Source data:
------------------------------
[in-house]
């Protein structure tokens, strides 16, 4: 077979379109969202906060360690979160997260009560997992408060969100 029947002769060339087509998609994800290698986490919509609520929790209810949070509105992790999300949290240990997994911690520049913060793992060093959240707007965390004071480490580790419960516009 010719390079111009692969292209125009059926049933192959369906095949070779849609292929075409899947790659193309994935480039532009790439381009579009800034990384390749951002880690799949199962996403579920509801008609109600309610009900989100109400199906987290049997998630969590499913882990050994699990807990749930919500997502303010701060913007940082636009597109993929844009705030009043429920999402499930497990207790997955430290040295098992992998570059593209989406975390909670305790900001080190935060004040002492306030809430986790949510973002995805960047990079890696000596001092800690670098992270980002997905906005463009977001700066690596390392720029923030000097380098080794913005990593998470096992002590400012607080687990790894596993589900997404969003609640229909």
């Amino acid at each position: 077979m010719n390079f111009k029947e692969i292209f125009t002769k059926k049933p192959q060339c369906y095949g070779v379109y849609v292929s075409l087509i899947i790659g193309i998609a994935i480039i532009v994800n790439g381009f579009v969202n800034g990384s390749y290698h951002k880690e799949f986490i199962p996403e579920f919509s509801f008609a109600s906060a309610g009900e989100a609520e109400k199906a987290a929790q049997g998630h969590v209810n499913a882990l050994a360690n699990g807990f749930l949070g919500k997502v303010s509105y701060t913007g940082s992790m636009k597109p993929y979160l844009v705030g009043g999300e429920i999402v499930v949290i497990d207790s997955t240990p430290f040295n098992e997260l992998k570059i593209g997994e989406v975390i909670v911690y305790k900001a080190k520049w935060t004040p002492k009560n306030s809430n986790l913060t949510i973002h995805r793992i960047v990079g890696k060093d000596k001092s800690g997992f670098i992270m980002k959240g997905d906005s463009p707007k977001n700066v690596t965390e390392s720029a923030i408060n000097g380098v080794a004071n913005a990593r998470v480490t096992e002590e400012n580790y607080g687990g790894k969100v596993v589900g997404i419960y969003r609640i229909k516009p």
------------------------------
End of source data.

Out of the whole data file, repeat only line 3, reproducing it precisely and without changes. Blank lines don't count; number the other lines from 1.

């Amino acid at each position: 077979m010719n390079f111009k029947e692969i292209f125009t002769k059926k049933p192959q060339c369906y095949g070779v379109y849609v292929s075409l087509i899947i790659g193309i998609a994935i480039i532009v994800n790439g381009f579009v969202n800034g990384s390749y290698h951002k880690e799949f986490i199962p996403e579920f919509s509801f008609a109600s906060a309610g009900e989100a609520e109400k199906a987290a929790q049997g998630h969590v209810n499913a882990l050994a360690n699990g807990f749930l949070g919500k997502v303010s509105y701060t913007g940082s992790m636009k597109p993929y979160l844009v705030g009043g999300e429920i999402v499930v949290i497990d207790s997955t240990p430290f040295n098992e997260l992998k570059i593209g997994e989406v975390i909670v911690y305790k900001a080190k520049w935060t004040p002492k009560n306030s809430n986790l913060t949510i973002h995805r793992i960047v990079g890696k060093d000596k001092s800690g997992f670098i992270m980002k959240g997905d906005s463009p707007k977001n700066v690596t965390e390392s720029a923030i408060n000097g380098v080794a004071n913005a990593r998470v480490t096992e002590e400012n580790y607080g687990g790894k969100v596993v589900g997404i419960y969003r609640i229909k516009p």